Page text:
When it comes to films and television documentaries, the Ankylosaurs are rarely given star billing.  So today, in our own small way, we are going to champion the Late Cretaceous armoured dinosaurs by discussing the newest member of their family – Ziapelta, from the San Juan Basin of north-western New Mexico.  The fossils of Ziapelta consist of elements of the skull and incomplete neck rings of spiky bone and fragments of the famous, scaly Ankylosauria body armour (osteoderms).  The material was discovered in 2011 by Robert Sullivan, subsequently excavated by Dr. Sullivan and colleagues and then stored at the New Mexico Museum of Natural History and Science.  Once extracted from its silt and sandstone matrix, the scientists had enough fossil evidence to assign these fossils to a new genera.  A thorough exploration of the surrounding area produced no further post-cranial material.  It seems the head and neck of this armoured dinosaur were separated from the rest of the body prior to burial.  How this came about, one can only speculate.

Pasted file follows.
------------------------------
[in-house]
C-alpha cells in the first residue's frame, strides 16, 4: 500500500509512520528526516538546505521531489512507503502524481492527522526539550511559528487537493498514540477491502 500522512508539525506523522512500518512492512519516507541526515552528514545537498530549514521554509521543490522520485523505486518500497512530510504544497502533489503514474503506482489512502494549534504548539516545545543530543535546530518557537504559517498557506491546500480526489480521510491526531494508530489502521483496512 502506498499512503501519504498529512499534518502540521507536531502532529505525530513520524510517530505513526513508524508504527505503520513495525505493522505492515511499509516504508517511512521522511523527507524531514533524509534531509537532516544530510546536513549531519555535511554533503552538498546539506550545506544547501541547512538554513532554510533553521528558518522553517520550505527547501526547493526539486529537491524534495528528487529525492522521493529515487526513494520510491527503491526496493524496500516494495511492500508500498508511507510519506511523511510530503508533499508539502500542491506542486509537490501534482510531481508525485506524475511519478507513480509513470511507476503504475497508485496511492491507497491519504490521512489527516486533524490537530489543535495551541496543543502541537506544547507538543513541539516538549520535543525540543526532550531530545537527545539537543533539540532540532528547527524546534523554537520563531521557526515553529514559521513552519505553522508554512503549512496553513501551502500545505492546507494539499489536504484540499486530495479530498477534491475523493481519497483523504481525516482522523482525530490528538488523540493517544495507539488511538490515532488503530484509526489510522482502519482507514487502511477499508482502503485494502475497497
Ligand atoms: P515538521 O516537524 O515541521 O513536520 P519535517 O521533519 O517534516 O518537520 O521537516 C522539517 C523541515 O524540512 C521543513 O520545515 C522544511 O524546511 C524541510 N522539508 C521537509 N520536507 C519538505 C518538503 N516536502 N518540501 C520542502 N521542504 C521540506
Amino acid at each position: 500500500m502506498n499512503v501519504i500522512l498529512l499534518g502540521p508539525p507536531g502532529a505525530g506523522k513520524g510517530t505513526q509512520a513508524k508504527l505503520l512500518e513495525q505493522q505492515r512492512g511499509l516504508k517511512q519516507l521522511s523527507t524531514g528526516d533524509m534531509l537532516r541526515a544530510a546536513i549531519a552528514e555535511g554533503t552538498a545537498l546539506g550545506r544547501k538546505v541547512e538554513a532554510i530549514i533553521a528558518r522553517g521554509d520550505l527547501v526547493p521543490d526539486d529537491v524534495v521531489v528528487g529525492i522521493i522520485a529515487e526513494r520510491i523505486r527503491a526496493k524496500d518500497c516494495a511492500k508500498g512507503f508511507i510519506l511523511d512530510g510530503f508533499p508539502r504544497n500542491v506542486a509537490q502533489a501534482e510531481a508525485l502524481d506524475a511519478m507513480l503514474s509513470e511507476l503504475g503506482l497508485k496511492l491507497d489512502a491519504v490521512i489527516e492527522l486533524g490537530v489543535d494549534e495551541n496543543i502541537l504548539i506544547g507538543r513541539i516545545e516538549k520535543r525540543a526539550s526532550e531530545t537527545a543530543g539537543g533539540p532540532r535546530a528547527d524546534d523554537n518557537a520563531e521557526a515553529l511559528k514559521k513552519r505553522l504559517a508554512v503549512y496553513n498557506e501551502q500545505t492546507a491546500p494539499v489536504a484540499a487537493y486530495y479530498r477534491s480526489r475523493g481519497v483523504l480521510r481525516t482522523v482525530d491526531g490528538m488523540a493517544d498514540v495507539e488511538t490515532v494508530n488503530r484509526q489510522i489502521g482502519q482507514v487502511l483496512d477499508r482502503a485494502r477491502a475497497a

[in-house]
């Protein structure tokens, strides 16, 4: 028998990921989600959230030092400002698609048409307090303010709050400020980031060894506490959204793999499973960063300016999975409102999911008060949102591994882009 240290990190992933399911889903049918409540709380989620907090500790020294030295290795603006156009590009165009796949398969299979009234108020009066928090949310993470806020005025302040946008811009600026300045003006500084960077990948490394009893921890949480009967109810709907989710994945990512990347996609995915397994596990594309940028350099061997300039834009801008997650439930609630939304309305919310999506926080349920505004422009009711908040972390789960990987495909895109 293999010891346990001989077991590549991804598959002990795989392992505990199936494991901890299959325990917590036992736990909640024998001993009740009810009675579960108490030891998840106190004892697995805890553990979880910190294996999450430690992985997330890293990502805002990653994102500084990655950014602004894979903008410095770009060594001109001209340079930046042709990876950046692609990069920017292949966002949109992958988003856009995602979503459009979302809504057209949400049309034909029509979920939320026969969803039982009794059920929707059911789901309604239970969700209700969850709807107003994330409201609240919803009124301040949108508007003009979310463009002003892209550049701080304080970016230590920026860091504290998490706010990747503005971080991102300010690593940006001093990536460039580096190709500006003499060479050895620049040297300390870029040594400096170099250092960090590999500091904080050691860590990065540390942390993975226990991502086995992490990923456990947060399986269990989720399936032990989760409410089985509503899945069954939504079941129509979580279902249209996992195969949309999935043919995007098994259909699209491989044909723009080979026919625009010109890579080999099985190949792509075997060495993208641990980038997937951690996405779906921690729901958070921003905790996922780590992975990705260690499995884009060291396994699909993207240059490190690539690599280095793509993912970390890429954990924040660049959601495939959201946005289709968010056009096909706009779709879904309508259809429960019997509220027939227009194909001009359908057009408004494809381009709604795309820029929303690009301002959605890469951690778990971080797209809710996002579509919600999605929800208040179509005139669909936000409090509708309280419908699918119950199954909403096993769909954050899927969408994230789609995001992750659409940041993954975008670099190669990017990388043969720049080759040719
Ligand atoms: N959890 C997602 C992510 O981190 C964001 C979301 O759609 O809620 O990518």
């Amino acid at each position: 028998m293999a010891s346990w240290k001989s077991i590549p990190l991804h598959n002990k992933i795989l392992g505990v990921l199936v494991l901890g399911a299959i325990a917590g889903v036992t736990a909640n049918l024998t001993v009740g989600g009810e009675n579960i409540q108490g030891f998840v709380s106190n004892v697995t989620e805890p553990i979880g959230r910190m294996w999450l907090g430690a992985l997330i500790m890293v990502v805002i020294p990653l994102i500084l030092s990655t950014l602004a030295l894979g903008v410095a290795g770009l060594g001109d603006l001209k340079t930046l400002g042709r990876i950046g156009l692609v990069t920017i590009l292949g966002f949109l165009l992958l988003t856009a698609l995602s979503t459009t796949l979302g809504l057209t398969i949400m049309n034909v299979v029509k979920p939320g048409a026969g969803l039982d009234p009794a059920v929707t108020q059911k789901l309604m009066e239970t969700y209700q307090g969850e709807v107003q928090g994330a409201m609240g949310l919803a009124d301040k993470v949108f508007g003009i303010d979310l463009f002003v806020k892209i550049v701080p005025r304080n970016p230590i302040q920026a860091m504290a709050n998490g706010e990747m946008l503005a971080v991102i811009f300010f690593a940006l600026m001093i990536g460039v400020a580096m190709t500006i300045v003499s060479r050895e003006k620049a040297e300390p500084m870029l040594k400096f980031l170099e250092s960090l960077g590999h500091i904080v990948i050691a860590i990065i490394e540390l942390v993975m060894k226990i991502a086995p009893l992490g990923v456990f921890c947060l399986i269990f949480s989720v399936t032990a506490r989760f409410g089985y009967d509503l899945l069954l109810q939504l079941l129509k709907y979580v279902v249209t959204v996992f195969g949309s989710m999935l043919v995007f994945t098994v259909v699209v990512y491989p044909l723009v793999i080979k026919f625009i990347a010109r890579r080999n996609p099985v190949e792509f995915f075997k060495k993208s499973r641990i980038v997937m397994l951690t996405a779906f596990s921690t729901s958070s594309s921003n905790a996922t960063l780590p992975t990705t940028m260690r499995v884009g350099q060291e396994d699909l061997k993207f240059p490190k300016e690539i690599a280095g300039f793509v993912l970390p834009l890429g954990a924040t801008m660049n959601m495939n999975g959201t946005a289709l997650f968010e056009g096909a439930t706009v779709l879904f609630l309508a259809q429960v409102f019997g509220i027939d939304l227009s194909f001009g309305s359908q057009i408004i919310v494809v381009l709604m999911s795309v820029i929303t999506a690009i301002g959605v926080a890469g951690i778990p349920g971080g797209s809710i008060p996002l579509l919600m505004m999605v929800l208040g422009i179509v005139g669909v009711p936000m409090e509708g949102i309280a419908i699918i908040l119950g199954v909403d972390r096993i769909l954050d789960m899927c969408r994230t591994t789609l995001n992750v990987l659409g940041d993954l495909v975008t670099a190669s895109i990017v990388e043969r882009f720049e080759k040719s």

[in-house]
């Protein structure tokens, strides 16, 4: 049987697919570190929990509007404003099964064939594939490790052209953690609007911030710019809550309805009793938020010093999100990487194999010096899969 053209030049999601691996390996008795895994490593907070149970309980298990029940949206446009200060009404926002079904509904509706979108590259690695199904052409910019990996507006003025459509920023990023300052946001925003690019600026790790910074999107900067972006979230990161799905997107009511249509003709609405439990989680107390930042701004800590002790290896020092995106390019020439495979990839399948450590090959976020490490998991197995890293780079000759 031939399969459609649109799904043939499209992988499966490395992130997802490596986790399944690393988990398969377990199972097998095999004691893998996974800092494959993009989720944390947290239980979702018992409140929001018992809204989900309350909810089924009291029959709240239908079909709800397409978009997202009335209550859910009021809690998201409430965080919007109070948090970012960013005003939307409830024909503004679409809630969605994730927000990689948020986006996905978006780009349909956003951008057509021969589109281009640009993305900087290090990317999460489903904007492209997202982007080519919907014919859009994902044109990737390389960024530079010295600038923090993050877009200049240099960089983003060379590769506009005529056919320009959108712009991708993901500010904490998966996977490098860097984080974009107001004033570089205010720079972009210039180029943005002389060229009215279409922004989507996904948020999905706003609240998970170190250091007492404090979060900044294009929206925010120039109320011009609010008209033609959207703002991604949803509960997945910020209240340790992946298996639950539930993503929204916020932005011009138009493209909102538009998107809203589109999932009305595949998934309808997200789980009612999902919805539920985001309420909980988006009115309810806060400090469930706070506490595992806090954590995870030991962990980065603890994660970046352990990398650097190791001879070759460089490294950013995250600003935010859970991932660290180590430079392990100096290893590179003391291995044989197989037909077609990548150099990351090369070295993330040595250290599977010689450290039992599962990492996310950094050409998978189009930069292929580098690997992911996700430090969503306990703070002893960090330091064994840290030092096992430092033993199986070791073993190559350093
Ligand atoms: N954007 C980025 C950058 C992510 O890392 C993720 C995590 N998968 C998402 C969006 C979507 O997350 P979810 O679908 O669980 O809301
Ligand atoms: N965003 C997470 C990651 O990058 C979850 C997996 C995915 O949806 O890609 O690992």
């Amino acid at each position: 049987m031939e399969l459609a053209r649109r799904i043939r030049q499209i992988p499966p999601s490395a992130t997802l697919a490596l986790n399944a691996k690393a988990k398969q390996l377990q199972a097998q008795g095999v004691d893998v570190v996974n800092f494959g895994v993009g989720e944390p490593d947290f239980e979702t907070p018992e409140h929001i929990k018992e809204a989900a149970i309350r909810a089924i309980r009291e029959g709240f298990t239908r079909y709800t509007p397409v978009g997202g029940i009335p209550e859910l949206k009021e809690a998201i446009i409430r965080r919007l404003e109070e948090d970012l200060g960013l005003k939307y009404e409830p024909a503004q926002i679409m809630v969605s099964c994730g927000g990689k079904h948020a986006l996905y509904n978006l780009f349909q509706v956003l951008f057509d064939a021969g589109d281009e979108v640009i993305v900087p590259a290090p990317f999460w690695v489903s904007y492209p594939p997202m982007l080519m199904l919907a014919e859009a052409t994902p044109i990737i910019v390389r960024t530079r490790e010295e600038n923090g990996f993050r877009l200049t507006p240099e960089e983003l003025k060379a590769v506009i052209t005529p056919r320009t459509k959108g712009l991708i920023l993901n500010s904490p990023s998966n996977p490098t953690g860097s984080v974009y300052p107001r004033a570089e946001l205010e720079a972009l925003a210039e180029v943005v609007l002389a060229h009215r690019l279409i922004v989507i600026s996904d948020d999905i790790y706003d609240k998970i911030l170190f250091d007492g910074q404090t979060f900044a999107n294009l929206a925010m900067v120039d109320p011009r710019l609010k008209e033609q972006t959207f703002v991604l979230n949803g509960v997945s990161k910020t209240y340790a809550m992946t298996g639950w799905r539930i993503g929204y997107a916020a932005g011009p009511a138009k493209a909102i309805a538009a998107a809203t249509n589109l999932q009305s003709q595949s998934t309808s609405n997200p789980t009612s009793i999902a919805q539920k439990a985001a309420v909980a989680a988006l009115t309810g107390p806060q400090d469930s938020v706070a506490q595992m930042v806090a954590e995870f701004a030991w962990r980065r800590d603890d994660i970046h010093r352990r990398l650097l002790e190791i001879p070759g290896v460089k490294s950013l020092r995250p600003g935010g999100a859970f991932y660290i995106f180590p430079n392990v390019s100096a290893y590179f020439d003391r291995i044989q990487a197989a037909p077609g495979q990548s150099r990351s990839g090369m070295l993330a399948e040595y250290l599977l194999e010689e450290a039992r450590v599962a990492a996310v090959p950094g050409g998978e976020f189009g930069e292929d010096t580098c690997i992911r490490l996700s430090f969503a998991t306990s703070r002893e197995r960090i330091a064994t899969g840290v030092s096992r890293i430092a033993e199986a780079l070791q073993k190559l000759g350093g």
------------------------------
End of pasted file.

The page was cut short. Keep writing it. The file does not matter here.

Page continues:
The fossils were collected from the De-na-zin Member of the Kirtland Formation which as been dated to around 74 to 72 million years ago.  At perhaps as much as six metres long, the herbivorous Ziapelta would have been a very formidable adversary for even the largest tyrannosaurid.

An Illustration of Ziapelta (Z. sanjuanensis)

New Armoured Dinosaur from New Mexico

New Armoured Dinosaur from New Mexico

Picture Credit: Sydney Mohr

To the lay person, the spiky-looking Ziapelta might just look like any other Ankylosauridae, so let’s explain why the skull and neck material have allowed scientists to erect a new genus of armoured dinosaur.  Firstly, elements of the skull have been found, the skull morphology (shape) and composition can be very helpful when looking to identify an animal new to science, dinosaurs included.  Co-author of the scientific paper, which is published in the on line academic journal PLOS One, Victoria Arbour commented: